In case the service is divided into multiple business components, it’s beneficial to put the business component into the URL. In case of microservices for example the buisness component would be often redundant to the app name.


In case versioning of the API is planned, the version should be made available in the URL from the very first version on.

For operations in REST the following types of URLs are distinguished:

Collection URL

Build from the rest service URL by appending the name of a collection, which is typically the name of an entity. Example: <url-prefix>/myentity

Element URL

Identifies a single entity within the collection. Build from a collection URL by appending the element ID. Example: <url-prefix>/myentity/42

Business Operation URLs

The business operations (processing, calculation, advanced search, etc.) is appended to the collection URL. Business operations should always be used in combination with POST. Example: <url-prefix>/myentity/search

Always use singular forms and avoid confusions (except for the rare cases where no singular exists).
An entity that should be provided with a different structure should become an own collection instead of appending the details to the entity URL. <url-prefix>/myentity-with-details/42 instead of <url-prefix>/myentity/42/with-details.

A complete example could look like this:

Status Codes

REST Media Types

  • The payload of a REST service can be in any format as REST by itself does not specify this.

  • The most established ones in practice are XML (application/xml) and JSON (application/json).

  • The recommendation is JSON, if not defined by API consumers.

Do not mix formats in the same service. If this should be necessary document the reason.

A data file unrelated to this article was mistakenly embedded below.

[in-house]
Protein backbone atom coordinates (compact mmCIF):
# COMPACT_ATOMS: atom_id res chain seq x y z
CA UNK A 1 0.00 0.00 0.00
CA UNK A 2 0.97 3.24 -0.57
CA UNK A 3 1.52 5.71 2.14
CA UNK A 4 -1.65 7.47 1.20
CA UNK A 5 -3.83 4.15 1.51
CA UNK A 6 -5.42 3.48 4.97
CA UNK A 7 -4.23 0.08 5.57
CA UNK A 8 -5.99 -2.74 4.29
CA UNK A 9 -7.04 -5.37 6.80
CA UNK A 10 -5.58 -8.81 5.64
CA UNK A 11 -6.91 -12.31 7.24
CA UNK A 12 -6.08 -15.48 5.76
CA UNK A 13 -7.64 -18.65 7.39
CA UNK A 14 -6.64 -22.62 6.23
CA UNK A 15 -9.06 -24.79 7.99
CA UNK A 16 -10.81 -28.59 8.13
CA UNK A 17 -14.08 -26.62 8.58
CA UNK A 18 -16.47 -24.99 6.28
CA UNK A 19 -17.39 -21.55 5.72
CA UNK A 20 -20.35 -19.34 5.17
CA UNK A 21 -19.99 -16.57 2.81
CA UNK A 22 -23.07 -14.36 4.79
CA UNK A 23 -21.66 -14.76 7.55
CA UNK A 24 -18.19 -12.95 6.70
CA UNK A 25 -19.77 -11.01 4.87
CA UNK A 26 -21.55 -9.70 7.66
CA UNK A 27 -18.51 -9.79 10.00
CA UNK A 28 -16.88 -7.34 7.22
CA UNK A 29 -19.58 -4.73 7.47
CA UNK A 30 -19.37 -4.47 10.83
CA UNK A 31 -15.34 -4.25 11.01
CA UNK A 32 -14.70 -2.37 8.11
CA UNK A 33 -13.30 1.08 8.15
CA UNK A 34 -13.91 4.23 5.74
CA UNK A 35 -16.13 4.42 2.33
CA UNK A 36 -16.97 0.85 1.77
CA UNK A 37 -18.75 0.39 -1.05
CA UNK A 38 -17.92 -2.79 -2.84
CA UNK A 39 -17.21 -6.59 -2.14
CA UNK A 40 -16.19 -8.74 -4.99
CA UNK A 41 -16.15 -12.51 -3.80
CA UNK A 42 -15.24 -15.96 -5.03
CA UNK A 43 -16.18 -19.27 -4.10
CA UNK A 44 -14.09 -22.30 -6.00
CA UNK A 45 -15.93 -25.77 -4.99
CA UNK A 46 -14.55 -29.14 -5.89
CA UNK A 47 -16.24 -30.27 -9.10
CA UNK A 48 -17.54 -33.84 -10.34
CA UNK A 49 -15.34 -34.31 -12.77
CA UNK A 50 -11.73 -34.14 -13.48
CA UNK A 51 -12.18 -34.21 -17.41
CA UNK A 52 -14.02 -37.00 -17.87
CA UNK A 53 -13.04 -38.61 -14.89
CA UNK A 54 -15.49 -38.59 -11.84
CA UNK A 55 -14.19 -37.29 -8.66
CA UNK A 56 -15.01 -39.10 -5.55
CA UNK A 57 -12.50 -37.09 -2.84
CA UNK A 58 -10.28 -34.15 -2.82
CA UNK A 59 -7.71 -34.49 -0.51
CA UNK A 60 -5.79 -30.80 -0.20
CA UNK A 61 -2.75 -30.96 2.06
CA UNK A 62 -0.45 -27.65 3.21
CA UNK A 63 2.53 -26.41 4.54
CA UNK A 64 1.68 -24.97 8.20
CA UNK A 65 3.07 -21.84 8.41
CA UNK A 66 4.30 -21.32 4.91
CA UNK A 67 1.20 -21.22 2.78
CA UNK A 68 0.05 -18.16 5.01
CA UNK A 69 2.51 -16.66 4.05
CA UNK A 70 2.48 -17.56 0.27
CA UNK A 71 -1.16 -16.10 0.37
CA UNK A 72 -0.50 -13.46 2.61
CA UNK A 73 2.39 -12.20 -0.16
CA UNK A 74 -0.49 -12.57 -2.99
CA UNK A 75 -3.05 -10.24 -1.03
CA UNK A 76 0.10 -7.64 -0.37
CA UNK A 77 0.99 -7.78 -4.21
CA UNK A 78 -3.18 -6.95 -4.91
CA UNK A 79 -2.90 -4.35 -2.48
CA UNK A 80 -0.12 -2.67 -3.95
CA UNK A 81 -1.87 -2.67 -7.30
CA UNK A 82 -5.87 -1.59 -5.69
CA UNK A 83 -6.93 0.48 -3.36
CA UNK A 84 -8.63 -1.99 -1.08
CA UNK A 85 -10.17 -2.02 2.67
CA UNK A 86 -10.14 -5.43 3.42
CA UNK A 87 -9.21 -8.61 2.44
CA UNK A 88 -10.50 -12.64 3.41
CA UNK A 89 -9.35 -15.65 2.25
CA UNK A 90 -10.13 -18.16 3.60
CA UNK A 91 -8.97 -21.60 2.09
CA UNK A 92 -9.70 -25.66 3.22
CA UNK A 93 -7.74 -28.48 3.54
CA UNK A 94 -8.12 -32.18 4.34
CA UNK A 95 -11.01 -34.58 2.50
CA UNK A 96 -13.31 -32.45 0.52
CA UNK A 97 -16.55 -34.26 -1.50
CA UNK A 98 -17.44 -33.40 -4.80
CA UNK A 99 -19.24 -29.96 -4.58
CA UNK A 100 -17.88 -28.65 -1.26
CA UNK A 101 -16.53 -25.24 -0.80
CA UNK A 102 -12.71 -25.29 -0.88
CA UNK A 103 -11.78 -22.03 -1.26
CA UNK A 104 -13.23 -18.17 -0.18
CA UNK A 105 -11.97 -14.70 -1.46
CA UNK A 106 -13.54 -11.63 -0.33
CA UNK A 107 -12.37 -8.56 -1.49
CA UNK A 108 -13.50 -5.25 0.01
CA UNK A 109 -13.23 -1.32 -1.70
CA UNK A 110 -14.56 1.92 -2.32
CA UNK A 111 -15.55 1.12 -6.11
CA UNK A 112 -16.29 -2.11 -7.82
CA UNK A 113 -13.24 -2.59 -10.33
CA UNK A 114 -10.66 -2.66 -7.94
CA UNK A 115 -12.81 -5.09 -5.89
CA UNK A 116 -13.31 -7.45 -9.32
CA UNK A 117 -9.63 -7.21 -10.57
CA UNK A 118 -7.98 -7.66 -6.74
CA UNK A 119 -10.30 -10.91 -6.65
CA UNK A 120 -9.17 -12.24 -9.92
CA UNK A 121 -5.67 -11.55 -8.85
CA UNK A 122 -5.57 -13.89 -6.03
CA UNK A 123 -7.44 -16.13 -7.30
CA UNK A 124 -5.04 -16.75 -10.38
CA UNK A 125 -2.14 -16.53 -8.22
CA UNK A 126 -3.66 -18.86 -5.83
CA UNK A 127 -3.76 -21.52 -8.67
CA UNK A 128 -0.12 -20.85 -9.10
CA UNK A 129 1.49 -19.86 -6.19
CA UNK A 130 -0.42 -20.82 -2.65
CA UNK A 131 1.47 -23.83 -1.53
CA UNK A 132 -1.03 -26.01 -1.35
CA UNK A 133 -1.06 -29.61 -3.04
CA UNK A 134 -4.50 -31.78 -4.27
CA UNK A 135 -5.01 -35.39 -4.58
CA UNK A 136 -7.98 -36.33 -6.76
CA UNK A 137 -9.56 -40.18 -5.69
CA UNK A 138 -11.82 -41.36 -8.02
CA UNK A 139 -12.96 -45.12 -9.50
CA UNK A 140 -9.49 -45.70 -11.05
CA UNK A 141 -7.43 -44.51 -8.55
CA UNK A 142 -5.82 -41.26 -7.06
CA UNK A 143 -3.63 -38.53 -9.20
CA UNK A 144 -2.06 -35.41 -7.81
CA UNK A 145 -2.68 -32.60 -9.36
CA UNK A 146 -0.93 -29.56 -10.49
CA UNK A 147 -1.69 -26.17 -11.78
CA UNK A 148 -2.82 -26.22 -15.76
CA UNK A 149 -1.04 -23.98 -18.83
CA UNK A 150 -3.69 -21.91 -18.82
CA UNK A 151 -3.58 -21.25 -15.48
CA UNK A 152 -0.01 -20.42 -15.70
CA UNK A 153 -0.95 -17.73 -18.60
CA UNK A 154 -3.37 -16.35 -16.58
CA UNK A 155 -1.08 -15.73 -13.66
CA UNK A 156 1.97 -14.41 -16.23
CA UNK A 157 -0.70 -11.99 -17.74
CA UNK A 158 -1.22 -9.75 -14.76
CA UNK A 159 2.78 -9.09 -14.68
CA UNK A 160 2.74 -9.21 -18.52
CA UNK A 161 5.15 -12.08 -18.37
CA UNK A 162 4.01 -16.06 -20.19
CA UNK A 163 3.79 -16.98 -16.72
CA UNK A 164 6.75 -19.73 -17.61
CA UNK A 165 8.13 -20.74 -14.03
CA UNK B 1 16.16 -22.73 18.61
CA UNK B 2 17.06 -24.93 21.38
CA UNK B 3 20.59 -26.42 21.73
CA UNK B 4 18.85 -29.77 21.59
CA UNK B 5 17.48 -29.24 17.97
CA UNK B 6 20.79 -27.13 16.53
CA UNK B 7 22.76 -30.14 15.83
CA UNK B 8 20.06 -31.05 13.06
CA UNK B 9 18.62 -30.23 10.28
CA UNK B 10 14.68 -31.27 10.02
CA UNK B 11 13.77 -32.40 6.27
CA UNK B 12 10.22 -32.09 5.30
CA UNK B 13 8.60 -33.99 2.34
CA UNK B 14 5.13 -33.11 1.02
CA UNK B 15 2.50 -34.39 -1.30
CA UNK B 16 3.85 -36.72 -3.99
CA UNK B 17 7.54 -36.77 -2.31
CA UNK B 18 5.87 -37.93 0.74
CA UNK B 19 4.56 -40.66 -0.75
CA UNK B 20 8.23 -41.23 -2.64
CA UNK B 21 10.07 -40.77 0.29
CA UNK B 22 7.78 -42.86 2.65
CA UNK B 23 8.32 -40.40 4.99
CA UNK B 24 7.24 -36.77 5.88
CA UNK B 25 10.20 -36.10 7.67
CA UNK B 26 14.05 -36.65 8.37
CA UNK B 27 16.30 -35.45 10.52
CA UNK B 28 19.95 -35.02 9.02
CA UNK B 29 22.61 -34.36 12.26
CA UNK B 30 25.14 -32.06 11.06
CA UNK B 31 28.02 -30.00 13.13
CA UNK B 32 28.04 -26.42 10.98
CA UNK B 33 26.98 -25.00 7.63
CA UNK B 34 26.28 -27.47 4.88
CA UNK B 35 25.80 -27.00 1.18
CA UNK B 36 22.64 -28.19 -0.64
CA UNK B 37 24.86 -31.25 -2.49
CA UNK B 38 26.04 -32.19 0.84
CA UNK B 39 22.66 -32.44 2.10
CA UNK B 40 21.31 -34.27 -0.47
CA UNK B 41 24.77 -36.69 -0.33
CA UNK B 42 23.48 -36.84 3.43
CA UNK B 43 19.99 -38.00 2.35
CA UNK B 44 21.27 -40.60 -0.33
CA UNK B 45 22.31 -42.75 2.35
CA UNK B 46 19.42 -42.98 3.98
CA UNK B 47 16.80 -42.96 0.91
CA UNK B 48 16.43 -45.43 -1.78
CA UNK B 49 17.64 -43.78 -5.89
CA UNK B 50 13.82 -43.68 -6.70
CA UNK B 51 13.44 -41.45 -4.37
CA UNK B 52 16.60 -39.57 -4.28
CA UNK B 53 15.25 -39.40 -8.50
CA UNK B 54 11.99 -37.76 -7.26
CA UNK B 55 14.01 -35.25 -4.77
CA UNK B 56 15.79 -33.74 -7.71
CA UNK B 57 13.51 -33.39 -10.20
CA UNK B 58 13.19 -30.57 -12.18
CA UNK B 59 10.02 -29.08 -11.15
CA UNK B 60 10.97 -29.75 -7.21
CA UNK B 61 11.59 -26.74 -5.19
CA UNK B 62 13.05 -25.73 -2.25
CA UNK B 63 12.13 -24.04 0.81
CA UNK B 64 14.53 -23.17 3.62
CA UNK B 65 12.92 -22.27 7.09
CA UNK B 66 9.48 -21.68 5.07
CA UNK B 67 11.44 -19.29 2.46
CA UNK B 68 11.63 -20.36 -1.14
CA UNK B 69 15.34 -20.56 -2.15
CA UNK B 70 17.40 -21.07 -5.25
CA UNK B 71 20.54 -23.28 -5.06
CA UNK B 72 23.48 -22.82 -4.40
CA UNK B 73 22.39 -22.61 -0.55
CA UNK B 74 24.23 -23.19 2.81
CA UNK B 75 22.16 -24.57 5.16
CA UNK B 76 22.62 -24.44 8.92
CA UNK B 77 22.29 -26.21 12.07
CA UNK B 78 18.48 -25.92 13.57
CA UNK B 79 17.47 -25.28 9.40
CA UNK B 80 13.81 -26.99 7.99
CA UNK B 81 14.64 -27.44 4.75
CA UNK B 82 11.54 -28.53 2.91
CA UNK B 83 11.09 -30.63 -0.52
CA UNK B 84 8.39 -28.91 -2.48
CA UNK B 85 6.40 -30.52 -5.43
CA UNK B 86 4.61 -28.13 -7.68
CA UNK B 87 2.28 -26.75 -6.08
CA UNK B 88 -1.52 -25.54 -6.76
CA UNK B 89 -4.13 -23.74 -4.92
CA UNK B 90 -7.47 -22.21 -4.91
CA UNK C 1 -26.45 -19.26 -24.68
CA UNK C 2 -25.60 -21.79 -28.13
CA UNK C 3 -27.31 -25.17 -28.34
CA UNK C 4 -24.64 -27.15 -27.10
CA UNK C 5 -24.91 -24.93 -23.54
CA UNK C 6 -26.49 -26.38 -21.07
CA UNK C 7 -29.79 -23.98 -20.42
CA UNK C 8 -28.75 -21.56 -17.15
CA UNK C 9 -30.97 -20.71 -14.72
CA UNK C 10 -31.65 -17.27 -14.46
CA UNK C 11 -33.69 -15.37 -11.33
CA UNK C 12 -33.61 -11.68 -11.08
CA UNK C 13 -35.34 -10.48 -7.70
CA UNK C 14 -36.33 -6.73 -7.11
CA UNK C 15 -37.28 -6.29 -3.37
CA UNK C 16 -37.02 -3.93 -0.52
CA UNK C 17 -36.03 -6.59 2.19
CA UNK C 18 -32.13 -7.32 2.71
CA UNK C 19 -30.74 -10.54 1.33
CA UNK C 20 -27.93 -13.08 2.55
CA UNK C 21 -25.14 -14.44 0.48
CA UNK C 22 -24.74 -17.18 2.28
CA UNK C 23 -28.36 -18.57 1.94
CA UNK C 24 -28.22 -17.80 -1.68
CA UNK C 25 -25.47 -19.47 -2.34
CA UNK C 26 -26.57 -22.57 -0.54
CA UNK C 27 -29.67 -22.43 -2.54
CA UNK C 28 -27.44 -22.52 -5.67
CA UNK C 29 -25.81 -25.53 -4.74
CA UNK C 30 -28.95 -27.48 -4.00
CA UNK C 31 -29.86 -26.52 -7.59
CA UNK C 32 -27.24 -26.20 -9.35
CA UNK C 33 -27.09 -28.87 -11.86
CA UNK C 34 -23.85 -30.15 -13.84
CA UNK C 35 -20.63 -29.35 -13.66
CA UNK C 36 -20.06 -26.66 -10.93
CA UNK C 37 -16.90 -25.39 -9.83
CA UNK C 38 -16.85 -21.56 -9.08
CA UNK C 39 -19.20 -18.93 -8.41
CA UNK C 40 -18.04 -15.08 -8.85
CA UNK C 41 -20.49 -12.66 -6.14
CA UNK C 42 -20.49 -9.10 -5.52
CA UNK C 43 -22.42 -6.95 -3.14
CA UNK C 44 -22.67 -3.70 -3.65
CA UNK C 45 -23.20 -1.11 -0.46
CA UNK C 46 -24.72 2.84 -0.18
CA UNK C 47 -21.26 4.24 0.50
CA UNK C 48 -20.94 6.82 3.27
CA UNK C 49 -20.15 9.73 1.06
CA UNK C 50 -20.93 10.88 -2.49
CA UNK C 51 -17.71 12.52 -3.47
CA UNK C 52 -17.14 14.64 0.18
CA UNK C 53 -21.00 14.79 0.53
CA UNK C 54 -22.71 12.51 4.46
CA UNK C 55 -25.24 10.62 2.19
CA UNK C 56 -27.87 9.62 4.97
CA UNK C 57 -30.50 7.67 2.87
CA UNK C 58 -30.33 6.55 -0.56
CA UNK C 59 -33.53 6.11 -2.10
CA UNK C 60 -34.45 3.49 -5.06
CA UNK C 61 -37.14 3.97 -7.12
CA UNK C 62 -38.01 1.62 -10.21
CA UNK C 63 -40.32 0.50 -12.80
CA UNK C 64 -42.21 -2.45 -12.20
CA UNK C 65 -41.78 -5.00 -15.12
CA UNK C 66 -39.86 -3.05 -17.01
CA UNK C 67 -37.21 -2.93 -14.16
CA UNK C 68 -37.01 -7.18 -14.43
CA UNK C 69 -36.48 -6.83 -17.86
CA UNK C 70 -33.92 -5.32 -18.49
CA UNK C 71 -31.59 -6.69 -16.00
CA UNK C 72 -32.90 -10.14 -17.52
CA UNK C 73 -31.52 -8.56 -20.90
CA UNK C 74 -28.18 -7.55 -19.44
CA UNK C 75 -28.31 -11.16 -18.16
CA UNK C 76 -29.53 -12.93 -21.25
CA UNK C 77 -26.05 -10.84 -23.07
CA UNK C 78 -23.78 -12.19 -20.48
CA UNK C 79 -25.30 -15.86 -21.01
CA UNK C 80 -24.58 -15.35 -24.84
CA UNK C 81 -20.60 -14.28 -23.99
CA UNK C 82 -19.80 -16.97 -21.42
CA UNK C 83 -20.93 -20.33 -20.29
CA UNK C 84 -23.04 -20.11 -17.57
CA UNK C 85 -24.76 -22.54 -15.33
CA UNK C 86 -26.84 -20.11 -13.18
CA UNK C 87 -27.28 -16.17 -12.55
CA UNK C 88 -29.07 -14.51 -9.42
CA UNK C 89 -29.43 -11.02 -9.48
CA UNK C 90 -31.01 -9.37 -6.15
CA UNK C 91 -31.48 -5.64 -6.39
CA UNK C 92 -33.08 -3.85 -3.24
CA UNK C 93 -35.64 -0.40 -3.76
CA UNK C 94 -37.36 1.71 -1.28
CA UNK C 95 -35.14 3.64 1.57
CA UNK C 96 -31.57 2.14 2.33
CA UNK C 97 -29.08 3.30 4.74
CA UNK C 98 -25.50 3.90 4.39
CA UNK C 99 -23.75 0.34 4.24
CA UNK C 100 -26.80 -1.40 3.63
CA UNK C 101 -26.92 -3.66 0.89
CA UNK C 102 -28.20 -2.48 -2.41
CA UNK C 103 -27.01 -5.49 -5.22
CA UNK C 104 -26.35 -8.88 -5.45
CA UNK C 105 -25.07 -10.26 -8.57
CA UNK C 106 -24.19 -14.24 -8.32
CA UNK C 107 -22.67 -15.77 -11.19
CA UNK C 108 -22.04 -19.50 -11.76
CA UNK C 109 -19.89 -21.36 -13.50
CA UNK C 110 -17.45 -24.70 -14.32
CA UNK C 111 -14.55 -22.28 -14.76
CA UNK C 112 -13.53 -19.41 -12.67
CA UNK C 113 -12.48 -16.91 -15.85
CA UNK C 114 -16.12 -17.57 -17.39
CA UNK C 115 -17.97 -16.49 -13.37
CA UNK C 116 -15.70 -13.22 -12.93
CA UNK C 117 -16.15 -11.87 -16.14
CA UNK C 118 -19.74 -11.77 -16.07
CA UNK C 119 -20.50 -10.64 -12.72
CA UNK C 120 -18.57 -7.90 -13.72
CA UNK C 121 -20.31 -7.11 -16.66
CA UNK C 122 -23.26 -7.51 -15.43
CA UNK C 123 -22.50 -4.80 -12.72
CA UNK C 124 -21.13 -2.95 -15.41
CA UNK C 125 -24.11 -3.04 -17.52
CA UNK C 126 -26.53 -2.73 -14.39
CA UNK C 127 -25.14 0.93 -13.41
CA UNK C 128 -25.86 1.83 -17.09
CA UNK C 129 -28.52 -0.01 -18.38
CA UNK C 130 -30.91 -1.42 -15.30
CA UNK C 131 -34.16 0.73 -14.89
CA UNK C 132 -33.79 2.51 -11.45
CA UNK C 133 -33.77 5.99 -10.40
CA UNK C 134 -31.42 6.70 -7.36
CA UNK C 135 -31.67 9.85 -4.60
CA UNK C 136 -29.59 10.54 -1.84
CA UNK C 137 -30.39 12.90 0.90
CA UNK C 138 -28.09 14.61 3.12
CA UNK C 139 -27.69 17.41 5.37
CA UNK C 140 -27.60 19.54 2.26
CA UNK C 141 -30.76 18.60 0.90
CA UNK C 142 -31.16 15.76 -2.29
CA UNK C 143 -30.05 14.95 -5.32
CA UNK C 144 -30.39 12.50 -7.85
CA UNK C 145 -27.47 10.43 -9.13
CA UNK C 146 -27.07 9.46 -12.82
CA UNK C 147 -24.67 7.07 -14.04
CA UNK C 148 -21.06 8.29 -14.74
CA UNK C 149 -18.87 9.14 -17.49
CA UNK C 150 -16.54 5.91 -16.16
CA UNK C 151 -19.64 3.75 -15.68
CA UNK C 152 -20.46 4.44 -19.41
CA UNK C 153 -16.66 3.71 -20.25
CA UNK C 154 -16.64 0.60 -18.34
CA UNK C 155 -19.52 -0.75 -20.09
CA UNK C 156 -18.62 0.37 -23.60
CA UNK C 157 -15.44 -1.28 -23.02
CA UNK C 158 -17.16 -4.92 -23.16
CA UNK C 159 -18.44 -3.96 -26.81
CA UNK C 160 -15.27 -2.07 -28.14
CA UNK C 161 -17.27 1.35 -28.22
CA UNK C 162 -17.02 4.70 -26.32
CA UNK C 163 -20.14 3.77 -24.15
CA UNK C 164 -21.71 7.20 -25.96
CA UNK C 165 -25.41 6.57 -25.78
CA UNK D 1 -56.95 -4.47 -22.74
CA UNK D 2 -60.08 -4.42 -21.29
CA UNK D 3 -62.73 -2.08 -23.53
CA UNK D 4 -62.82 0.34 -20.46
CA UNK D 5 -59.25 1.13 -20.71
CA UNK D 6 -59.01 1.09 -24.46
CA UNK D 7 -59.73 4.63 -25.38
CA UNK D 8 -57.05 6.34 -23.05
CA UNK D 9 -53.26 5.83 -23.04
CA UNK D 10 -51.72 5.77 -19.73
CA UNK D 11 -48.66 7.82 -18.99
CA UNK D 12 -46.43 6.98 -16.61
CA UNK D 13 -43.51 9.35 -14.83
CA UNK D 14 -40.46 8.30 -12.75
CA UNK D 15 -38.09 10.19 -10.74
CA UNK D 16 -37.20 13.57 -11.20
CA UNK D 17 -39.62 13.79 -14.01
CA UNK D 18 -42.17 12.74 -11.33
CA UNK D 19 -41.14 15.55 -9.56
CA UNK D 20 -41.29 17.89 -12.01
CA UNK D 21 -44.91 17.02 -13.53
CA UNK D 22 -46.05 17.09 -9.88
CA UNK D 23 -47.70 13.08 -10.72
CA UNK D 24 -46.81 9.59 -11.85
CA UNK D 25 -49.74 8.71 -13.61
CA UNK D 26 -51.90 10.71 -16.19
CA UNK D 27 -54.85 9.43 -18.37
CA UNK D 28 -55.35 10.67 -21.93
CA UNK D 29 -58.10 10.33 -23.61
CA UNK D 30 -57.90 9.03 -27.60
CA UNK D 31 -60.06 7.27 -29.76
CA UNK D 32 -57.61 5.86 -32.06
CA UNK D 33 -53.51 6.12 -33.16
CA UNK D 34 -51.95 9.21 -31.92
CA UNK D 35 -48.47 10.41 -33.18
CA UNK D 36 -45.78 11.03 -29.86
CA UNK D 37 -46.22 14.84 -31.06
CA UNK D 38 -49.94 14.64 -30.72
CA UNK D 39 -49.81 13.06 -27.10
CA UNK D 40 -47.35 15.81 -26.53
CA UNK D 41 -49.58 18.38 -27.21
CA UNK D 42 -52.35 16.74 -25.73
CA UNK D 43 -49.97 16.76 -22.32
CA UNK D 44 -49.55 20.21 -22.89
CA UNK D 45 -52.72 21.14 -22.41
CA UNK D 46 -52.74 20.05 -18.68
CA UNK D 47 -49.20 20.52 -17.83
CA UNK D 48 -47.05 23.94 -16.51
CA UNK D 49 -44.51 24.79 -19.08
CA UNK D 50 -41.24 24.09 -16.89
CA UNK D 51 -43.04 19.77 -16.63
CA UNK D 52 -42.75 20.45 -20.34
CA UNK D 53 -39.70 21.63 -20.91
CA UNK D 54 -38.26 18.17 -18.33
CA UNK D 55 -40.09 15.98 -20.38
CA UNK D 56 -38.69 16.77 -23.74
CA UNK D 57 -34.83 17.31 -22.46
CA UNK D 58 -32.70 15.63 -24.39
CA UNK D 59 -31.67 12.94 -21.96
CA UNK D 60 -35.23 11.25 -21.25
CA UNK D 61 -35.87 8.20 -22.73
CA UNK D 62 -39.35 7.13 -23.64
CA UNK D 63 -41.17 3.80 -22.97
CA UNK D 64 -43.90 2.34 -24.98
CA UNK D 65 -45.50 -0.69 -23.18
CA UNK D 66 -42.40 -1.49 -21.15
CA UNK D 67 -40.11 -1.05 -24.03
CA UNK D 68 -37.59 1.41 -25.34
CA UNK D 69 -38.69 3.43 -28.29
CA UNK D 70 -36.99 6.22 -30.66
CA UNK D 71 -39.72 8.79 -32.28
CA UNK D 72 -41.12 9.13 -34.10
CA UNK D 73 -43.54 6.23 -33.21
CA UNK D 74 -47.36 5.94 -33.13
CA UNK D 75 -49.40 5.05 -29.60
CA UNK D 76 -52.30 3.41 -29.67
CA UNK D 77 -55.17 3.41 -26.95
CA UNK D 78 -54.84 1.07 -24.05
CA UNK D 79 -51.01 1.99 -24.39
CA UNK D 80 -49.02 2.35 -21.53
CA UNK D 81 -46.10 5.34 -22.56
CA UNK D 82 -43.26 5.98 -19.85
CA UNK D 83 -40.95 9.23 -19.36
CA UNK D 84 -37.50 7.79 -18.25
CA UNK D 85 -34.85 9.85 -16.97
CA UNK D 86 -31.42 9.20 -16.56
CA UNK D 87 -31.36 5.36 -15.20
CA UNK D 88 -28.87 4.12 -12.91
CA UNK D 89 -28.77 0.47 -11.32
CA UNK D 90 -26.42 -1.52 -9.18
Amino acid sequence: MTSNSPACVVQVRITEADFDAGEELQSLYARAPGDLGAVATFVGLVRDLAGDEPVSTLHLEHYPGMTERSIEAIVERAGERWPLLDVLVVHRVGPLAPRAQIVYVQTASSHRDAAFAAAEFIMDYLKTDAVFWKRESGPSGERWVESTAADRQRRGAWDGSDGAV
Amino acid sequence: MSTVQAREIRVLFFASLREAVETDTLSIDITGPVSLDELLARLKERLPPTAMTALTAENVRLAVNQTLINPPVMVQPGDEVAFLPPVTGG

Concrete examples

Get a single resource

  • HTTP Method: GET

  • URL example:

For loading of a single resource, embed the identifier (e.g. 42) of the resource in the URL.

The response contains the resource in JSON format, using a JSON object at the top-level.

Get a collection of resources

  • HTTP Method: GET

  • URL example:

The response contains all entities of the collection in JSON format, using a JSON object at the top-level, and the actual collection underneath a result key.

Create or Update a resource

  • HTTP Method: POST

  • URL example:

The resource will be passed via JSON in the request body. If updating an existing resource, include the resource’s identifier in the JSON and not in the URL, in order to avoid ambiguity.

If saving was successful, the updated product (e.g. with assigned ID or updated modification counter) is returned.

Search for a specific resource

  • HTTP Method: POST

  • URL example:

In order to differentiate from an unparameterized load, the subpath search is introduced. The parameters are passed via JSON in the request body.

Delete a resource

  • HTTP Method: DELETE

  • URL example:

For deletion of a single resource, embed the identifier of the resource in the URL.


  • Spring

  • Quarkus

In spring the following guides give a good overview on how to use REST in spring boot:

For spring boot the following dependencies are necessary

group id artifact id



For Quarkus the RESTeasy implementation is used, as recommended by Quarkus.

group id artifact id